For the love of books

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In the last year or so, I rediscovered how much I love reading. It’s sad to say that I somehow forgot. Partly, in the first three years or so of my life as a professor, I did enough reading on the job to make wanting to come home and read for pleasure seem like a bit too much. Television is much easier on the brain when you’ve already spent your day performing brain surgery on 20-somethings without the aid of surgical instruments, which is kind of what teaching is like. Also, I had this vague sense that I should be reading sociology when I wasn’t teaching sociology. A misguided notion, but part of my naivete that I was going to really keep on the ball of what was out there in my discipline. And then there was also someone who had espoused a particular theory of “literature” or books, or what the hell ever. They needed a purpose. Why would you write if you didn’t have something important to say? I’m sad to admit that that kept me away from books for a while. I wanted to read only things that taught me something important about the world. How pretentious is that? The answer to that question, why would you write something if you didn’t have anything important to say is fairly simple. Because telling stories is what we do, and the story is the important thing you have to say, even if there is no particularly important message. Stories are fun and diverting and at their core, human, and also, quite enjoyable to read, regardless of whether or not they have an “important” message.

This was the important thing I had forgotten. When I was a child, two of the most exciting regularly occurring events in my life were the book fair at school, and a trip to the library in the summer. God bless my mother, who took my sister and I fairly regularly during the summer months. I can still remember my budding snobbery at the book fair, where I would go straight for the Newberry Award winners. At the library, my sister and I read Edward Eager’s magic series, and the Black Couldron. The sensation I had forgotten was the absolute thrill of living inside the story in a book, and the deep sadness that came when it ended, or especially, when I came to the last book in a series, and knew that the story was over. I forgot the way a really good book can draw you in and become something you can’t wait to climb back into. I forgot the sheer delight of living inside the mind of a good character, seeing the world through their eyes, and then seeing your own life in a different way.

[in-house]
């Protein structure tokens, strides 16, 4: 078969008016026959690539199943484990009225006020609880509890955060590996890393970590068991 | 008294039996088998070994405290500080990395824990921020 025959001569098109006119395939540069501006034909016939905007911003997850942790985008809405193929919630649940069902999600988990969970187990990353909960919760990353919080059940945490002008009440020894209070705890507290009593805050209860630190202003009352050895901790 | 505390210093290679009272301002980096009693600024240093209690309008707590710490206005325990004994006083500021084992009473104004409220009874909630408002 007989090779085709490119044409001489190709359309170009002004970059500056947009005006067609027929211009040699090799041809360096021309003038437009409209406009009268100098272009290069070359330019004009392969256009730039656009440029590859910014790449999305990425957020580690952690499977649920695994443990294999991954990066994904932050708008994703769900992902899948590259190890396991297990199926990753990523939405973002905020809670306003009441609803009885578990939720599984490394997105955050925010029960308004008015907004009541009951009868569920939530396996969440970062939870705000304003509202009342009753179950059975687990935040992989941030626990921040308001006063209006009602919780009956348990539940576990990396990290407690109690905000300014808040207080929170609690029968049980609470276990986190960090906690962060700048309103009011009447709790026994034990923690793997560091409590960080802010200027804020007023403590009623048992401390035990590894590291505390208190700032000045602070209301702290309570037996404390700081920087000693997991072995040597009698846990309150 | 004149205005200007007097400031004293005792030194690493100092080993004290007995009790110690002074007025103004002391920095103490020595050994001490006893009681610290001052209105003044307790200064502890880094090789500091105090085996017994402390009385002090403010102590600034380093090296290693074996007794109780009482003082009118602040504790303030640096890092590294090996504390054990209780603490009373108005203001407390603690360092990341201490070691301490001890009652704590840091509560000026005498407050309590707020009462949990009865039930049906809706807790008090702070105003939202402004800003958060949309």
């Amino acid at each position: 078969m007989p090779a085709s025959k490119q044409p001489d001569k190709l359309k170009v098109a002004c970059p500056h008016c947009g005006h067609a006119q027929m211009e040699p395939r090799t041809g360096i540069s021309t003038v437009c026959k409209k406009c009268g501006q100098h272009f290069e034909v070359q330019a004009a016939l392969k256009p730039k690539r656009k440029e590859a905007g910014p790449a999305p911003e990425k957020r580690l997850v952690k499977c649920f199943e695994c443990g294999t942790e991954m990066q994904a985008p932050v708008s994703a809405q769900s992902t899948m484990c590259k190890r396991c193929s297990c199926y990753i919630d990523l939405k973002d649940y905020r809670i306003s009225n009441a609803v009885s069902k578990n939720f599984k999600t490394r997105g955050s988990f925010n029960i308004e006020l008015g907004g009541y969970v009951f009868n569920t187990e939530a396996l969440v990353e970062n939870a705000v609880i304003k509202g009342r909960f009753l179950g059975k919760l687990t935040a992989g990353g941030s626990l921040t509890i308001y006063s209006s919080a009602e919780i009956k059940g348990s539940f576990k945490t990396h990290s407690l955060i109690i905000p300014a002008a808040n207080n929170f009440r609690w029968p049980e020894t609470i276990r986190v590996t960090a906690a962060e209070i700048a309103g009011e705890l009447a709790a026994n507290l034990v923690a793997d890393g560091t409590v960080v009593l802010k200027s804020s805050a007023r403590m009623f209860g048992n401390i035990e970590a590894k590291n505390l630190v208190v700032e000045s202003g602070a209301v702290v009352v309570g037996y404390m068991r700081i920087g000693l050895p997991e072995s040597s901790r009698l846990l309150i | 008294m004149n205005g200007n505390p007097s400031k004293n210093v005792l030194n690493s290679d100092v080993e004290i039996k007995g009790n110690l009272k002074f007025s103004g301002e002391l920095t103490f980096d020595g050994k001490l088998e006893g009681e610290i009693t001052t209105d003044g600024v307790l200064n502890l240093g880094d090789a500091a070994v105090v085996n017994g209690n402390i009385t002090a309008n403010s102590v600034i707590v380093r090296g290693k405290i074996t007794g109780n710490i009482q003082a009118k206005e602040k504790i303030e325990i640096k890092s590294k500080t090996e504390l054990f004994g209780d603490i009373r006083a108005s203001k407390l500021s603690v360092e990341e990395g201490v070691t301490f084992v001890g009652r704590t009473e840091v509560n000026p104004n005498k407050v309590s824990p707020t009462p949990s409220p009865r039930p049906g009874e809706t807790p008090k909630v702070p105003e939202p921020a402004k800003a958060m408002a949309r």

I could go on with a long list of things I had forgotten about reading, but let me add two of the most important: mysteries and libraries. I discovered Agatha Christie at a book fair, probably Ten Little Indians (And Then There Were None) and I was addicted. Most of what I know about England and the former British empire comes from Agatha Christie. My view of India is irrevocably filtered through Christie novels and the countless Colonel’s who have returned from India. My mother and I read every Agatha Christie mystery we could find and then some. Then we spent some time searching for an author very like Christie, but never found one. I gave up on the mystery. After all, there was no “important message” in the mystery. They are little puzzles, all designed to create a built-in suspense that pulls you through the narrative. Not worth the time, I thought. And then one day in a Barnes and Noble, my eyes lit upon the ubiquitous book turned with it’s cover towards you rather than it’s spine, the book that through some machination of it’s publisher, has earned this very special, eye-catching privilege. It was in the mystery section, but didn’t look like your typical mystery. It was hard-cover and described as a “novel.” What is the difference between a mystery and a novel? That’s for another time, but I picked this book up and decided to give it a try (my snobbery runs deep…a “novel” was more likely to have an “important message” than a mere mystery). This was a particularly good mystery, and I would say, not really so much a mystery at all, The Likeness, by Tana French. The important thing is that the book brought me right back to the old days, when I couldn’t put the book down and became decidedly annoyed at anyone or anything who came between me and the story. Why exactly did I stop doing this, I thought.